Hallo, great tips!! I did a international photography course about a year ago( with exams and all that) and would love to only do food photography. I go through endless amounts off information through DPS, but would like to really learn food photography.
Is there perhaps a accredited course in food photography that i can do with something to show for it in the end?
Looking forward to hear from you.
September 8, 2012 12:17 am
So only once I tried food Photography. I pictured a sandwich with my kit lens and was pretty impressed with the result :)
September 7, 2012 04:05 am
Sure, that 50mm f1.8 Canon lens is excelent if the subject is there waiting for you and you already set the illumination as is the case here.
But if there is low light or the subject is moving it's another story.
In my Canon 40D, if I choose only the center point for autofocus in relatively low light, the lens fails to focus, is strange, may be only my copy.
September 4, 2012 12:54 am
I read this back in 2010. The food still looks fresh and delicious!! As to the lens, I like my 50mm f1.8 a lot.
September 4, 2012 12:31 am
This might be subtle or it could just be me, but food pictures taken in portrait mode always looks more delicious than those taken in landscape.
September 3, 2012 03:07 am
Delicious food my grand mother's preparation :)
May 13, 2012 09:10 am
I truly appreciated this gorgeous weblog. Make certain you maintain up the excellent function. Finest Regards .
March 11, 2012 01:00 pm
i am really impressed with the tips and i did not know before that i was using one of the camera angles for shooting the pictures of the food. it really works...
August 16, 2011 06:57 am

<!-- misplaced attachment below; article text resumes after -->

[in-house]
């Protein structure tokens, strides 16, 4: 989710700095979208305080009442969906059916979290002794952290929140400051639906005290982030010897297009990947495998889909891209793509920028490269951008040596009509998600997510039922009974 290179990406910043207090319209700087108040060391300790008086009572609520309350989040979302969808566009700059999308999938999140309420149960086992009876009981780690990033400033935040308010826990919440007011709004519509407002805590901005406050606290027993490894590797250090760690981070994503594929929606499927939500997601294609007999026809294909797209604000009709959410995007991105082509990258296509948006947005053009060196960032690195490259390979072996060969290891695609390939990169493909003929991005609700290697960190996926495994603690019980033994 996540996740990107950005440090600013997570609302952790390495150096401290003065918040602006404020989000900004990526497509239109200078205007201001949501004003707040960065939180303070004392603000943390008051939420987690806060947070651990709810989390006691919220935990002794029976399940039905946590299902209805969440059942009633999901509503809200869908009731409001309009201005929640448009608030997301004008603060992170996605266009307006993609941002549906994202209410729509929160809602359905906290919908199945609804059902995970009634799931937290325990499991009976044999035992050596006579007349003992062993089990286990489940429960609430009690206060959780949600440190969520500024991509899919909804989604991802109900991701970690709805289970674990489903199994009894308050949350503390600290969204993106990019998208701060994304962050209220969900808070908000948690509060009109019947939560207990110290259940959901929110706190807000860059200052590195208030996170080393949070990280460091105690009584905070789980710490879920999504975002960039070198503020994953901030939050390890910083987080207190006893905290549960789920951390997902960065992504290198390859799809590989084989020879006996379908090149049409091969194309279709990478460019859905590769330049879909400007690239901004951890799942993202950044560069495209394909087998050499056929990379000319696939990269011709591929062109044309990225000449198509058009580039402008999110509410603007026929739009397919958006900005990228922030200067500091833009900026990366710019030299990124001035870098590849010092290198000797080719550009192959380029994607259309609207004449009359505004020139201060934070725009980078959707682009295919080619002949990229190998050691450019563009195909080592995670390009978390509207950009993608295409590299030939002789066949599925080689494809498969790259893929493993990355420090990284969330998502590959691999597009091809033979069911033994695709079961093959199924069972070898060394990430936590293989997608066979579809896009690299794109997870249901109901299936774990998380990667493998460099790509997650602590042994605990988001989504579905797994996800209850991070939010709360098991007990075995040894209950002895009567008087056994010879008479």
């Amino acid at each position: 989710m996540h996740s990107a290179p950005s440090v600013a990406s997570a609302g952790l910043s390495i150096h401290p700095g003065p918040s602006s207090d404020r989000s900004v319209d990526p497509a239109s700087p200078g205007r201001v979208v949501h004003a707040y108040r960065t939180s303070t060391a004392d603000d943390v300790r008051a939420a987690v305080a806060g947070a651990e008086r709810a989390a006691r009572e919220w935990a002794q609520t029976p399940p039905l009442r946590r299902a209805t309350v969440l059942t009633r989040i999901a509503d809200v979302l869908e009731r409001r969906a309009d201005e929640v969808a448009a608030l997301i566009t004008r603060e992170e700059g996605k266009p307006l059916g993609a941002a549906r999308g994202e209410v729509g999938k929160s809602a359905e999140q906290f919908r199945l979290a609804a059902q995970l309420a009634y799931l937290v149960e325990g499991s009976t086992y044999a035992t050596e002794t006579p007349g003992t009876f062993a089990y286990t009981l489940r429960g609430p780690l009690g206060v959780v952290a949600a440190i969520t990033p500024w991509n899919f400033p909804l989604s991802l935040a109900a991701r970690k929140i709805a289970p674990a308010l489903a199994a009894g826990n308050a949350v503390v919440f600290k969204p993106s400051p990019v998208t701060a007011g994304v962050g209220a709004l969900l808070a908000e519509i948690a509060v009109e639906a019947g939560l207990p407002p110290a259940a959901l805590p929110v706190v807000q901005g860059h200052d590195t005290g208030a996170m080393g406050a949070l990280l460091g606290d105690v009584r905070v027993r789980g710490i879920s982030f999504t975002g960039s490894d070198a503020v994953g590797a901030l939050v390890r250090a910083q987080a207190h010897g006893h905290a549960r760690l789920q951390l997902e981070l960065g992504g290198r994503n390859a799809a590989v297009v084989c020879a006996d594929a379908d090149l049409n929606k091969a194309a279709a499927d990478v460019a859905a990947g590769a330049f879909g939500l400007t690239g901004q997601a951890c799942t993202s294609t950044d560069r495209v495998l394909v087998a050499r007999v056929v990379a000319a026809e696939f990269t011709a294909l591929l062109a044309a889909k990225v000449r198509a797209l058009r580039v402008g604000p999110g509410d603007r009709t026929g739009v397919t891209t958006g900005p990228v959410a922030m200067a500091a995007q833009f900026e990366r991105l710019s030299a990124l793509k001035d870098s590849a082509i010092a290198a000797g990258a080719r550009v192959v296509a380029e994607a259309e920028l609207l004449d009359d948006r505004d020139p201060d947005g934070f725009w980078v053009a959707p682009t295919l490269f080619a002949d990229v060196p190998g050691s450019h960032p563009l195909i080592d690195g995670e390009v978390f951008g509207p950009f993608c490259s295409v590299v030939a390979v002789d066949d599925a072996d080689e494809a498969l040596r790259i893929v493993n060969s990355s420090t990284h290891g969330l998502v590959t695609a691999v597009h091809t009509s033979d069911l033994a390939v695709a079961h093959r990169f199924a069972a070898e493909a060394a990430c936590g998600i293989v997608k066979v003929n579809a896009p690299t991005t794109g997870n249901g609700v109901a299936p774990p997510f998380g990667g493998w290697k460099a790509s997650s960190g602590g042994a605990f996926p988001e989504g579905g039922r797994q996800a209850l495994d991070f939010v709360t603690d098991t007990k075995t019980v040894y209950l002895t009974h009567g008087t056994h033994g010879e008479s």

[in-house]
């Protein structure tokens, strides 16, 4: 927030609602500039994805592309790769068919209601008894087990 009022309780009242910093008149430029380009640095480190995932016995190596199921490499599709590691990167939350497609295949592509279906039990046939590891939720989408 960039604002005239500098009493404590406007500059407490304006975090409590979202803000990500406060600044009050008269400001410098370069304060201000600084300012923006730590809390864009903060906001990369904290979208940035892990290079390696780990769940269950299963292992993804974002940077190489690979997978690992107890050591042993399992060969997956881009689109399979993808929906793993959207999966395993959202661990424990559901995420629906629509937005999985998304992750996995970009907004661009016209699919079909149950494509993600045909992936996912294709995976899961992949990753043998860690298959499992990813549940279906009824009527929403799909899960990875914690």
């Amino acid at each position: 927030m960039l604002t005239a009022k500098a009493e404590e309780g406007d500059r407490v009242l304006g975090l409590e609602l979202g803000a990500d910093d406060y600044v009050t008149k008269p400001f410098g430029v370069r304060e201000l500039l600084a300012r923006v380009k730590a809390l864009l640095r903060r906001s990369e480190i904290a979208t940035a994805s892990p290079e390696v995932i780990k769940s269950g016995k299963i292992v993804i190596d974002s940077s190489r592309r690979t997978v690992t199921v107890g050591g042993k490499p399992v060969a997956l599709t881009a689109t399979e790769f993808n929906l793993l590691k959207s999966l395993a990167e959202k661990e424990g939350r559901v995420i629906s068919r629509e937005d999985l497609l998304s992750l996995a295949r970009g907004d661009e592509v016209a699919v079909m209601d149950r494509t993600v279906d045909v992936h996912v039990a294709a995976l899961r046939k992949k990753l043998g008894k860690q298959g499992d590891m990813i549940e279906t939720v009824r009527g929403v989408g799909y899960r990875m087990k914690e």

Really good advice. My mom's a chef and I'll be sure to use it.
March 28, 2011 12:19 pm
"Choose fresh and locally grown ingredients"
This is a great tip. Fresh is obvious and essential as anything less will make your job that much harder. I really like the idea of locally grown ingredients! Trying to replicate a recipe and finding out that some obscure ingredient is not available to you can be frustrating. Fantastic post.
March 18, 2011 05:10 am
I am in middle of arranging a photo shoot for a local bakery. They'll be using the pics on a display in store and I will be taking pics while the products are still on shelf.
I suspect that I'll be taking a fair amount of shots, but don't know what I should charge. The owner mentioned that she might want me to come back periodically to take shots of new product as its shelved... any help would be appreciated.
March 5, 2011 11:30 am
one of the things i have found that has helped me a lot is to search around for images i really like and then try to recreate them if i can. mostly just for practice. i don't normally share those images (not tryin to plagiarize, just see if i can do what they did...) but if i did one that was really good then i know i can change it around and make it my own!